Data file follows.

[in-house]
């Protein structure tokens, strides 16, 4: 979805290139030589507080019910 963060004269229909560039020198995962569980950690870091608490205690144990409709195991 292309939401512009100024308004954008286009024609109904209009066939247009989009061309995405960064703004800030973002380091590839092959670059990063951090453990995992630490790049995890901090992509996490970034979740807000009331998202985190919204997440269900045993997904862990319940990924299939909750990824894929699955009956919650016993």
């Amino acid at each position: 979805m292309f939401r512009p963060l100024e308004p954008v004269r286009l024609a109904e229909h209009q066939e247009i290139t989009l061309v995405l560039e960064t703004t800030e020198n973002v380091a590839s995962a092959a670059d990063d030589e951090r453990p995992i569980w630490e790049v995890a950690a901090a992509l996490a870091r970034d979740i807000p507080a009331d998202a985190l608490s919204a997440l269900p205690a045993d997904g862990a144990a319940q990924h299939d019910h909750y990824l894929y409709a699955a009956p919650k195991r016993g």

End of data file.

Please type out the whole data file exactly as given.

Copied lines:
[in-house]
């Protein structure tokens, strides 16, 4: 979805290139030589507080019910 963060004269229909560039020198995962569980950690870091608490205690144990409709195991 292309939401512009100024308004954008286009024609109904209009066939247009989009061309995405960064703004800030973002380091590839092959670059990063951090453990995992630490790049995890901090992509996490970034979740807000009331998202985190919204997440269900045993997904862990319940990924299939909750990824894929699955009956919650016993």
């Amino acid at each position: 979805m292309f939401r512009p963060l100024e308004p954008v004269r286009l024609a109904e229909h209009q066939e247009i290139t989009l061309v995405l560039e960064t703004t800030e020198n973002v380091a590839s995962a092959a670059d990063d030589e951090r453990p995992i569980w630490e790049v995890a950690a901090a992509l996490a870091r970034d979740i807000p507080a009331d998202a985190l608490s919204a997440l269900p205690a045993d997904g862990a144990a319940q990924h299939d019910h909750y990824l894929y409709a699955a009956p919650k195991r016993g």